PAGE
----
I remember when the term “blackened death metal” meant your standard meat-and-potatoes death metal seasoned with just the right selection of herbs, spices, and daemonic ash rubbed in to give it that extra zing. The term meant brutality in spades, blasts upon blasts bombarding you like an overzealous kid during dodgeball at a standard Phys. Ed. class, and growls that dragged you into the bowels of Hell, sucking your soul as you sit there and smile as life ebbs from your very pores. Nowadays, though? “Blackened death metal,” more often than not, encapsulates anything from the above scenario to bells, whistles, choirs, sweep-picked arpeggios, and a kitchen sink or two. Thankfully, Rhode Island’s Witch King brought it back to basics with their debut full-length, Voice of the Ossuary. This is crispy potatoes and charred-yet-raw seasoned steak with little else to trap the flavor in, just like your grandpappy used to make.
Within a nanosecond of opener “Rejection of the Light,” you are pummeled by tremolo riffs, bassist Ethan Facincani’s guttural growls and mid-pitched howls, and Ben Lopez’s especially frenetic slaughtering of his snare drum. I swear, if that thing were tuned any tighter, it would probably split at the mere sight of Lopez just sitting on his drum throne, and yet it somehow miraculously survives his battery. The Archgoat comparisons that I’m seeing being thrown at Witch King fit, as their complete lack of all things subtle and nuanced matches well with everyone’s favorite goat-obsessed Finns. They go in, obliterate, and flee the scene once the carnage is over.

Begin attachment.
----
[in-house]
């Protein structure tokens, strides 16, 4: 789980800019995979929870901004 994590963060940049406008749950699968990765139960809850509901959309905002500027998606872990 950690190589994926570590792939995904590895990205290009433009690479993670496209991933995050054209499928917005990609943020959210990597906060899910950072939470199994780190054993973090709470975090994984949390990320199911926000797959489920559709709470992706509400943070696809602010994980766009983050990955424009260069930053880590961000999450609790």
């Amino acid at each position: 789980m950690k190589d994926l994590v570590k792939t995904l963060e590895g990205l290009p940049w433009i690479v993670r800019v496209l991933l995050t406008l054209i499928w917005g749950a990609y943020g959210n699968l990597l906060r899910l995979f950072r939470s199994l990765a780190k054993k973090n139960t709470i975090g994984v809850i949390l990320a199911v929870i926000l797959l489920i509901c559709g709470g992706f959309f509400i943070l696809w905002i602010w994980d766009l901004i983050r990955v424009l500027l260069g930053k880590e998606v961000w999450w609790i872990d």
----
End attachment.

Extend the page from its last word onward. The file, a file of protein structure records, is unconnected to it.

This “steamroll and dominate” approach pulls Voice above its contemporaries, as rarely do they outstay their welcome, and they make damn sure to put their limited time to good (evil?) use. The title track slows things down just a hair, keeping a steady rhythm before losing its utter shit about a minute in, especially Sean McQuade’s rapid-fire tremolo riffs, but slow down again to regroup for the final onslaught near the end. Elsewhere, “Howling Beyond the Veil,” while reminding me a bit of the reactivated Pessimist at parts, lurches with murderous intent before blasting your head into orbit, with Lopez, once again, straight-up murdering his drumkit. In fact, Lopez easily takes the spotlight on this album, as his Max Kolesne-on-speed performance dominates throughout Voices of the Ossuary.
And a large part of that is the production makes damn sure his drum kit is front and center in the mix, almost dwarfing the other instruments. His snare especially drowns out the guitars and sometimes non-existent bass, and even his cymbals take a major hit soundwise. Speaking of the guitars, it was difficult to make out certain riffs and structures due to such a muffled mix. Thankfully, the songwriting mostly pulls itself up and out of the mire, but even then, the amount of bleed-through between songs is noticeable, as it all tends to blur at points. Finally, closer “Astral Desecration” outstays its welcome at over six minutes, further proving that Witch King works best in shorter bursts of raw speed and power.
But do not let the above sway you into believing that Voice of the Ossuary is without merit, as Witch King put out a flawed yet powerful debut. Sure, there are kinks to work out, but Voice contains a fuckton of blackened fury and energy, and I’m happy to see a band go back to a sound that is tried and true with as much conviction and rage as displayed on here. Here’s proof that you don’t need bells and whistles to get your point across. Sometimes a traditional, hearty meal, charred and bloody as it may be, is all you need.